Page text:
Anyhow, most of us who had very little power would find ways to survive these meetings--we’d look alert but would be largely brain-inert, since we didn’t really care what went on. We were the realists--we knew that no matter how many meetings were held, the chief executive officers of ExecutiveLand never varied from their actions (They would tell us we were conducting participatory administrative activities, but invariably they’d wind up doing exactly what they intended to do before receiving our input...they’d do this because they could do it.)!

Anyhow, we juniors would play little games with one another to keep from falling asleep or bursting into tears or jumping across the large meeting table to strangle somebody. This was our therapy. Hamp Swann didn’t play these games because he was a truly independent thinker and did not need our ideas to figure out what the right thing to do was. One day, Hamp, looking intensely interested in the goings-on of the meeting, began dismantling a styrofoam coffee cup. There are many ways to accomplish this task, but Hamp’s method was simple: he started at the rim of the empty cup and slowly separated the foam into one continuous strip, the way you’d peel an apple. This is a very noisy procedure, particularly noisy in a solemn room of solemn senior executives who hope that all the juniors are acting solemn and hanging on to their every word in silent adulation.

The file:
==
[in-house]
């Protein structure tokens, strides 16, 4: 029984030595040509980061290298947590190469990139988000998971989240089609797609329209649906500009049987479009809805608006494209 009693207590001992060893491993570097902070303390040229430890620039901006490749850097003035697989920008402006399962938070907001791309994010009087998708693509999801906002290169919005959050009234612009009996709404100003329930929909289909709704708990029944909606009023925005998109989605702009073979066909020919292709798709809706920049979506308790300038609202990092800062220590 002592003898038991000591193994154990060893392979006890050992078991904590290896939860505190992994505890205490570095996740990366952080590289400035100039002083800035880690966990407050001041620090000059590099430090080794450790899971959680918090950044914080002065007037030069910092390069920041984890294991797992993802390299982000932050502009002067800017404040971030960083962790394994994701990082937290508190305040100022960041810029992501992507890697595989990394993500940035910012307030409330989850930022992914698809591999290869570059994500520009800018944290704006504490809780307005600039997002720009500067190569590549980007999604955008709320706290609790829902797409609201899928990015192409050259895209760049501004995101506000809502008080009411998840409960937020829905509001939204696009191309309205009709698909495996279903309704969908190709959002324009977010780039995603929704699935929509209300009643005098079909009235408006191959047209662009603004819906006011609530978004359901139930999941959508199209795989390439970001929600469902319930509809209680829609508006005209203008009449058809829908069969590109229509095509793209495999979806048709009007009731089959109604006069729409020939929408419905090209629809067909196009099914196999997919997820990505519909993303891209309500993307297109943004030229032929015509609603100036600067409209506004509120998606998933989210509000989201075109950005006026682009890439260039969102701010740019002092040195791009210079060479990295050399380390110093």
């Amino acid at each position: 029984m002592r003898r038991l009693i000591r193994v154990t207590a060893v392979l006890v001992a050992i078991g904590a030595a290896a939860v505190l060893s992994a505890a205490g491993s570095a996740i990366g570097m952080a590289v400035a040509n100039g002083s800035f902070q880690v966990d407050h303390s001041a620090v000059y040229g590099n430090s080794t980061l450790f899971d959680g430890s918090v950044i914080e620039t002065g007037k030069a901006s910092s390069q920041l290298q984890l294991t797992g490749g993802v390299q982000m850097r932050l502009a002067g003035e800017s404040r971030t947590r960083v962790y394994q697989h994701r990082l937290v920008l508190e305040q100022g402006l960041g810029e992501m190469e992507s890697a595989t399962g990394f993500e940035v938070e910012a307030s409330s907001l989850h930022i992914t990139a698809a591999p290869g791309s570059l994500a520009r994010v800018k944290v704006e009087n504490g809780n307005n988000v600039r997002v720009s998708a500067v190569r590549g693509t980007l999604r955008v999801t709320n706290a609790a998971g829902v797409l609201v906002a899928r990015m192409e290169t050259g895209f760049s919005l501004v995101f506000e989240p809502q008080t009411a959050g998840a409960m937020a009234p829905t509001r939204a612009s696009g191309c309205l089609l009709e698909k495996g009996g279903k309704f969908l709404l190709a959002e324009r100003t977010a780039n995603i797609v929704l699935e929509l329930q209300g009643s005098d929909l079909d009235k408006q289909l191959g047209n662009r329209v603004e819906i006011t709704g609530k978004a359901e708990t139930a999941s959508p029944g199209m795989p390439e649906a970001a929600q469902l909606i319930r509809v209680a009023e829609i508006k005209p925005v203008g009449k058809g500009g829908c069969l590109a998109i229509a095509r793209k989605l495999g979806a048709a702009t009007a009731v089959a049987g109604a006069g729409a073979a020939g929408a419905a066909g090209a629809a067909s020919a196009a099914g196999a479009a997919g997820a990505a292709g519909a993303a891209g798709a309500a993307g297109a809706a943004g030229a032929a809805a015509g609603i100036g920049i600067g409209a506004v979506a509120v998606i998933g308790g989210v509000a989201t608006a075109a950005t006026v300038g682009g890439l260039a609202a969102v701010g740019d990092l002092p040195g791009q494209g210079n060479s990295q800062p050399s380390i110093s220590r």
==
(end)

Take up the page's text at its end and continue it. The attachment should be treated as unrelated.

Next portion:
Screeckkk...screeckkk...screeckk...the styrofoam noise slowly infiltrated the subconscious and unconscious people in the room. At first, the screeckkk wasn’t noticed, because all the seniors were so self-involved and all the juniors were trying to stay awake, but eventually, the screeckkk started making people uncomfortable. Hamp was dismantling the cup absent-mindedly, so he didn’t even know it was making a sound, plus it was in his lap, so nobody knew where the sound was coming from.